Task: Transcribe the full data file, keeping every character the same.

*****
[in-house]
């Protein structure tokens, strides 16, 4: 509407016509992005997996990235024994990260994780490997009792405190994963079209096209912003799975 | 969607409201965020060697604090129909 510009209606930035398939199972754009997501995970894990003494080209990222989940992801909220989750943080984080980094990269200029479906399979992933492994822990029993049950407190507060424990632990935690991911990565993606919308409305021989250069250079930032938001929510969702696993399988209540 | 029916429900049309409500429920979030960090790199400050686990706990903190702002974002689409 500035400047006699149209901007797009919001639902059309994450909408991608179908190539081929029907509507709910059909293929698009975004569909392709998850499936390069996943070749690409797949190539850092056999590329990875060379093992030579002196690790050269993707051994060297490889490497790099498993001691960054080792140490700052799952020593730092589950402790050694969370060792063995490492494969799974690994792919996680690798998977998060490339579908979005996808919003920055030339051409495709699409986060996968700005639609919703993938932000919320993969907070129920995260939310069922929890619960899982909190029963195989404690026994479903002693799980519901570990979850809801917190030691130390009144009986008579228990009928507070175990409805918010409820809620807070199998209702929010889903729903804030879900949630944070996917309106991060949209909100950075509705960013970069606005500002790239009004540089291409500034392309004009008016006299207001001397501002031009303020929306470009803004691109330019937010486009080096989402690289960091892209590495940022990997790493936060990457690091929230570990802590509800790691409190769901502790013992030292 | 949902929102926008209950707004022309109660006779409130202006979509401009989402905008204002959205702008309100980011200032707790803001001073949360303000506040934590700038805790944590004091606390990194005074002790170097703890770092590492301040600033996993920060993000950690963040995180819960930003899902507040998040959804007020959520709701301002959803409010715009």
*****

[in-house]
């Protein structure tokens, strides 16, 4: 509407016509992005997996990235024994990260994780490997009792405190994963079209096209912003799975 | 969607409201965020060697604090129909 510009209606930035398939199972754009997501995970894990003494080209990222989940992801909220989750943080984080980094990269200029479906399979992933492994822990029993049950407190507060424990632990935690991911990565993606919308409305021989250069250079930032938001929510969702696993399988209540 | 029916429900049309409500429920979030960090790199400050686990706990903190702002974002689409 500035400047006699149209901007797009919001639902059309994450909408991608179908190539081929029907509507709910059909293929698009975004569909392709998850499936390069996943070749690409797949190539850092056999590329990875060379093992030579002196690790050269993707051994060297490889490497790099498993001691960054080792140490700052799952020593730092589950402790050694969370060792063995490492494969799974690994792919996680690798998977998060490339579908979005996808919003920055030339051409495709699409986060996968700005639609919703993938932000919320993969907070129920995260939310069922929890619960899982909190029963195989404690026994479903002693799980519901570990979850809801917190030691130390009144009986008579228990009928507070175990409805918010409820809620807070199998209702929010889903729903804030879900949630944070996917309106991060949209909100950075509705960013970069606005500002790239009004540089291409500034392309004009008016006299207001001397501002031009303020929306470009803004691109330019937010486009080096989402690289960091892209590495940022990997790493936060990457690091929230570990802590509800790691409190769901502790013992030292 | 949902929102926008209950707004022309109660006779409130202006979509401009989402905008204002959205702008309100980011200032707790803001001073949360303000506040934590700038805790944590004091606390990194005074002790170097703890770092590492301040600033996993920060993000950690963040995180819960930003899902507040998040959804007020959520709701301002959803409010715009």